Join Scott Simpson for an in-depth discussion in this video Working with tar archives, part of Learning Linux Command Line.
- [Voiceover] In the early days of computer systems…and still to a very large extent today,…data that needed to be archived for safe keeping…was recorded to back-up tapes and stored…in a closet or basement,…or hopefully in a more secure and suitable location.…You can't just copy a bunch of folders on to a tape system…as you can with disks.…It needs to be somewhat more organised and sequential.…The way to do that is to put all of the files into a single…file that can be laid down onto the tape.…These single files that contain a whole bunch of files…turned out to be very handy for distributing software…over the internet,…where you want your downloader to only have one thing…to go get, rather than a whole handful of…individual files.…
Tar files, short for tape archive files, are still…incredibly common for software distribution…across Linux and Mac OS 10.…Tar files, unlike zip files, don't offer compression…themselves, but there are ways to incorporate…compression into a tar file,…which you may see as you explore different…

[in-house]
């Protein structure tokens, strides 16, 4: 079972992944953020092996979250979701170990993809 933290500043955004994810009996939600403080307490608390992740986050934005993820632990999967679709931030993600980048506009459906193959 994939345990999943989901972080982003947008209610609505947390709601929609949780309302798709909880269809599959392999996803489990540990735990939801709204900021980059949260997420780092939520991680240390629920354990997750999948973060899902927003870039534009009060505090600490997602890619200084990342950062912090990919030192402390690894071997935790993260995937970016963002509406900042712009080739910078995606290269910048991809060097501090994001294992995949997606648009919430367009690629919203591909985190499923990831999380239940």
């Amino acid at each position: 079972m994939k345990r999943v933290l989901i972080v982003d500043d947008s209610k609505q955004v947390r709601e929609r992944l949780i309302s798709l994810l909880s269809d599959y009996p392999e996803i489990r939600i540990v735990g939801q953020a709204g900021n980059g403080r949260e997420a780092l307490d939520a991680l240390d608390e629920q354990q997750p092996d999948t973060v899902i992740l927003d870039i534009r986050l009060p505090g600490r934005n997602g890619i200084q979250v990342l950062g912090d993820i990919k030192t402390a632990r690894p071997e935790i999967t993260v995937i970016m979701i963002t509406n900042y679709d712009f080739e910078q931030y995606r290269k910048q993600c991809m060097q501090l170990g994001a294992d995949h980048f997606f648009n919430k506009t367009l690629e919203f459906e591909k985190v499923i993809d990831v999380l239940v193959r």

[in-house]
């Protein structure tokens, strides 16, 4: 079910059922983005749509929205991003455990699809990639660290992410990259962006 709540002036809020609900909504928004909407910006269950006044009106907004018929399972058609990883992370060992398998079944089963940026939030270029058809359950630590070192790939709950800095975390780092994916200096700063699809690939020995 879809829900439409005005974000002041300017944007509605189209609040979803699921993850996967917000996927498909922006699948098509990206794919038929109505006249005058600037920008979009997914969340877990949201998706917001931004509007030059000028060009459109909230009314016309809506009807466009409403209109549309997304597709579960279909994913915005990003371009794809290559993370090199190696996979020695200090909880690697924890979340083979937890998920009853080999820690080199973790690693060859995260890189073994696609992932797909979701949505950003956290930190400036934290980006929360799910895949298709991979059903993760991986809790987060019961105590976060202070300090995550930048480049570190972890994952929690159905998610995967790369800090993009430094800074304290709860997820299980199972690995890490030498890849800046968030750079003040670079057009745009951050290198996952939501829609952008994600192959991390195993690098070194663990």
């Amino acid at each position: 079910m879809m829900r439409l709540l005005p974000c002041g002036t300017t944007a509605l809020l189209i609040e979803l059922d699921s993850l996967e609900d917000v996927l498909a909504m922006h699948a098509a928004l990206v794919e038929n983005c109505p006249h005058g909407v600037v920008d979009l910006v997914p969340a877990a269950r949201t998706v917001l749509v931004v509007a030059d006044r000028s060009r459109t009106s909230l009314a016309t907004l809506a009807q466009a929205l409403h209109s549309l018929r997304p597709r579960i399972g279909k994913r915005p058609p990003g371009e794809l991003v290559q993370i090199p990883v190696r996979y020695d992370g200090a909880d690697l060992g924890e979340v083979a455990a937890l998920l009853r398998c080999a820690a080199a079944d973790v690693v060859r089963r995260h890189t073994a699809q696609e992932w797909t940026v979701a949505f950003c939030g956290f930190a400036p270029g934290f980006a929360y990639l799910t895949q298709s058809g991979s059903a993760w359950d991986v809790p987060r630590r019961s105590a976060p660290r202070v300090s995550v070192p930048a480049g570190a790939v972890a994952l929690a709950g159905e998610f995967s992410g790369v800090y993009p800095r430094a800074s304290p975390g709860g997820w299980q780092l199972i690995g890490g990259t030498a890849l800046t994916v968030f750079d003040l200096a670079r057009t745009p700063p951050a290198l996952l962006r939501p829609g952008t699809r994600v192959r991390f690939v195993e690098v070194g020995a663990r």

This course will establish the foundation for more advanced Linux topics. Find other Linux training courses here.
- What is the Linux command line?
- Writing Linux commands at the prompt
- Finding help for Linux commands
- Editing files and folders
- Configuring user roles and file permissions
- Using pipes to connect commands
- Peeking at files
- Searching and editing text
- Finding disk and system information
- Installing and updating software